“What hip hop did for me was it gave me sense of self and it gave me commonality with everyone that was on that vibe whether there was on some NWA stuff or public enemy stuff or Wutang or whatever,” Shane said. “Black people were talking and communicating and sharing ideas philosophies and interacting and that what’s took the game way up.”
Mic Shane’s Secret to Transitioning
Transitioning from hip hop was not a difficult task for the hip-hop mogul. He credits his easy transition most importantly to two things. He learned marketing and promoting through his “Fly Paper” days. As publisher, he had to learn the one-two-threes of business. Knowing these essentials paved the way for his success in future business endeavors.
“I’ve been doing marketing ever since Fly Paper. The real core of being an entrepreneur is that you have to be the visionary and really do the work to make it go from a thought to physically producing it,” he said. “I had to learn how to promote and physically interact with people. I had a bunch of amazing people helping me but…you had to be open in a creative scenario.”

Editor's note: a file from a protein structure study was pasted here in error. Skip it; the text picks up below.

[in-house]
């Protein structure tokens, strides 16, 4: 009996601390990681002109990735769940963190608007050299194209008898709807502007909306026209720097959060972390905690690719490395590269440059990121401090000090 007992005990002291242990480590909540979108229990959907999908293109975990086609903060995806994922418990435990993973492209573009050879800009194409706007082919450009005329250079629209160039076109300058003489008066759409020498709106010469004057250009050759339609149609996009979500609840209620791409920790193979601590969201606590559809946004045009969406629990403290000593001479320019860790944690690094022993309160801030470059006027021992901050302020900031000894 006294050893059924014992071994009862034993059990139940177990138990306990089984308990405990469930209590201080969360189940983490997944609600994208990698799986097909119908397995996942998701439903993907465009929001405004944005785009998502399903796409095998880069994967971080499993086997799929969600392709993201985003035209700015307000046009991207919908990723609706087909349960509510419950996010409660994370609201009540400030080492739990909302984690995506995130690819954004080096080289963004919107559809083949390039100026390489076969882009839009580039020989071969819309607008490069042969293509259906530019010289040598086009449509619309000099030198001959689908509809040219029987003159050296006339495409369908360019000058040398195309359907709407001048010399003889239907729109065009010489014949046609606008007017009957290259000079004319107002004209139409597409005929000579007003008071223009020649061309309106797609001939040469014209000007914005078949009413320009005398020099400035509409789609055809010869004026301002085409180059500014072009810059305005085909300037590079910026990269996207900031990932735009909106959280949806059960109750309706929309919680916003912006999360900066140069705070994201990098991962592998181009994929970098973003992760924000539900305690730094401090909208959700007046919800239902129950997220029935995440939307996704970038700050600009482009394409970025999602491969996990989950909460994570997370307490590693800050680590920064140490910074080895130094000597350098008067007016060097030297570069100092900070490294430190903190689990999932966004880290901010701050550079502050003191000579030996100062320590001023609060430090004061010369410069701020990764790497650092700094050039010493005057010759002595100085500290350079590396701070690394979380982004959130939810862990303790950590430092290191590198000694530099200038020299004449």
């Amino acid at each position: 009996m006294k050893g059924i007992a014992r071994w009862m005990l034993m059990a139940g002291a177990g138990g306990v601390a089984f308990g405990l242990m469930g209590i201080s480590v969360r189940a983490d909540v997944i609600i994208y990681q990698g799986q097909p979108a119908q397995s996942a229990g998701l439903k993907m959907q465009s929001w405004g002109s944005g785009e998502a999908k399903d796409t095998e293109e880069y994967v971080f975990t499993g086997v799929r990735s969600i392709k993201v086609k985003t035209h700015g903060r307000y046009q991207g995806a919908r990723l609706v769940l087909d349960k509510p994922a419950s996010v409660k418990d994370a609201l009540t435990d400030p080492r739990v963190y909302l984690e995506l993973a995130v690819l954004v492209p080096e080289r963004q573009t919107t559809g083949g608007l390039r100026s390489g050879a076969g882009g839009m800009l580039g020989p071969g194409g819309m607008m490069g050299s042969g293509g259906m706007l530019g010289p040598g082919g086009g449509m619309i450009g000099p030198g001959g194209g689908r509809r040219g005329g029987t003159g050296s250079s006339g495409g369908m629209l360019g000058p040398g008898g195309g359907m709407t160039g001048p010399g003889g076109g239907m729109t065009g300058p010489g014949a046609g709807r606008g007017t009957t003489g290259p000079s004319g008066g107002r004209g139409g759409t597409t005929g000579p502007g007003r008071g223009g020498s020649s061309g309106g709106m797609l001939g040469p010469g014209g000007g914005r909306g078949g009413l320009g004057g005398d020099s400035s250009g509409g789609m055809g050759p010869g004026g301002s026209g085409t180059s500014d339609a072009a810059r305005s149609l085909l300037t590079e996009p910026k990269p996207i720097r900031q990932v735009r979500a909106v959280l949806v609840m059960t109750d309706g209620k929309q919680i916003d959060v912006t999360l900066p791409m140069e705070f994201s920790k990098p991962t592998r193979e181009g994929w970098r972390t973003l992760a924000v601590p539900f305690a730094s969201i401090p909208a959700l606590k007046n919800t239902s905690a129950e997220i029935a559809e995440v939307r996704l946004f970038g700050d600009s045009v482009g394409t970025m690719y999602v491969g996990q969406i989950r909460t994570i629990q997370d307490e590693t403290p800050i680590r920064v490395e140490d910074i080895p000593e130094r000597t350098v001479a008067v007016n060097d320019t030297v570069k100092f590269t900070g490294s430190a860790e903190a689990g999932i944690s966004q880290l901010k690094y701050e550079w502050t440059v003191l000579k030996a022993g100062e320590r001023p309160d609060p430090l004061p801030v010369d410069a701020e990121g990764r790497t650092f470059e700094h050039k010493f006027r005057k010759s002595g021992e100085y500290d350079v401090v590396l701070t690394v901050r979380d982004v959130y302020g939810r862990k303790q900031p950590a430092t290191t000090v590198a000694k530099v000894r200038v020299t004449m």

The Mic Shane Show
Shane is the current owner of the Mic Shane Show. He categorizes it as a “lightweight blog.” But, essentially it is a media-based marketing and consulting agency. Prior to the show, he had marketing and promotion relationships with huge clients like the NBA, ESPN, Nike and Coke. He’s developed his own flare through these experiences. Now he couples that flare with his expert knowledge on how to spearhead a campaign. He deals with a wide range of clients assisting them on how to better promote their businesses.
Summing Up Mic Shane: “I’m not Lightweight”
According to the mogul, summing up his life comes down to four simple factors. “I’m abstract and metaphoric all the time, but I’m still real and proactive and active in everything I do,” he said. “Just like hip-hop, these four components are the seed in how I get down and everything I do. I’m not lightweight in no shape or form.”
For more information on Mic, you can check out his consulting agency at themicshaneshow.com